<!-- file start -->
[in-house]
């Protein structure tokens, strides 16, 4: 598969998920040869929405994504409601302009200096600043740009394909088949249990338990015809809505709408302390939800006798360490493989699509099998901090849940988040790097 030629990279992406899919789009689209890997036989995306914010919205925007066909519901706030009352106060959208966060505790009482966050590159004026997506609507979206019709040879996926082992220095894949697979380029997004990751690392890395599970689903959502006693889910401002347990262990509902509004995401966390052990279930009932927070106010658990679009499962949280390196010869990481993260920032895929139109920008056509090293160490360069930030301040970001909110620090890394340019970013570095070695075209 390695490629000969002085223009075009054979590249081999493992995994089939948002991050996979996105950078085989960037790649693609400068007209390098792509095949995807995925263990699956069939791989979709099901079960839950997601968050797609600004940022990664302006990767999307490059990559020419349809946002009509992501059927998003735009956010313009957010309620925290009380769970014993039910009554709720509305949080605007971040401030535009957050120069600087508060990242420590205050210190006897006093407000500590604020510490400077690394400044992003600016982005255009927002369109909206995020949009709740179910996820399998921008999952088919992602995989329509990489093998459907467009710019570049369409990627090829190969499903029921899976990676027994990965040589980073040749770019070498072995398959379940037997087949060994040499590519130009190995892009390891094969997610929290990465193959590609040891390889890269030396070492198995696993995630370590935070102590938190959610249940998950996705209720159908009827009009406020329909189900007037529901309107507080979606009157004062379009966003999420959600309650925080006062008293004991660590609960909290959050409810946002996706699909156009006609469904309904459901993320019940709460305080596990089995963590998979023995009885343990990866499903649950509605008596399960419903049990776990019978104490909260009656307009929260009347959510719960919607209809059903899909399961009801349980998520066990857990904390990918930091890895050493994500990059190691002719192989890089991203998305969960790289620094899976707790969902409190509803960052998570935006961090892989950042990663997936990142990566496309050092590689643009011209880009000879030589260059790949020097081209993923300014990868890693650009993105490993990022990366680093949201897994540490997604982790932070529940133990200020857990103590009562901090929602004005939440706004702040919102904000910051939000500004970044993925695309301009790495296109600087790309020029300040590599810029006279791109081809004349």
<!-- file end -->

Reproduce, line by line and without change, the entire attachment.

[in-house]
């Protein structure tokens, strides 16, 4: 598969998920040869929405994504409601302009200096600043740009394909088949249990338990015809809505709408302390939800006798360490493989699509099998901090849940988040790097 030629990279992406899919789009689209890997036989995306914010919205925007066909519901706030009352106060959208966060505790009482966050590159004026997506609507979206019709040879996926082992220095894949697979380029997004990751690392890395599970689903959502006693889910401002347990262990509902509004995401966390052990279930009932927070106010658990679009499962949280390196010869990481993260920032895929139109920008056509090293160490360069930030301040970001909110620090890394340019970013570095070695075209 390695490629000969002085223009075009054979590249081999493992995994089939948002991050996979996105950078085989960037790649693609400068007209390098792509095949995807995925263990699956069939791989979709099901079960839950997601968050797609600004940022990664302006990767999307490059990559020419349809946002009509992501059927998003735009956010313009957010309620925290009380769970014993039910009554709720509305949080605007971040401030535009957050120069600087508060990242420590205050210190006897006093407000500590604020510490400077690394400044992003600016982005255009927002369109909206995020949009709740179910996820399998921008999952088919992602995989329509990489093998459907467009710019570049369409990627090829190969499903029921899976990676027994990965040589980073040749770019070498072995398959379940037997087949060994040499590519130009190995892009390891094969997610929290990465193959590609040891390889890269030396070492198995696993995630370590935070102590938190959610249940998950996705209720159908009827009009406020329909189900007037529901309107507080979606009157004062379009966003999420959600309650925080006062008293004991660590609960909290959050409810946002996706699909156009006609469904309904459901993320019940709460305080596990089995963590998979023995009885343990990866499903649950509605008596399960419903049990776990019978104490909260009656307009929260009347959510719960919607209809059903899909399961009801349980998520066990857990904390990918930091890895050493994500990059190691002719192989890089991203998305969960790289620094899976707790969902409190509803960052998570935006961090892989950042990663997936990142990566496309050092590689643009011209880009000879030589260059790949020097081209993923300014990868890693650009993105490993990022990366680093949201897994540490997604982790932070529940133990200020857990103590009562901090929602004005939440706004702040919102904000910051939000500004970044993925695309301009790495296109600087790309020029300040590599810029006279791109081809004349």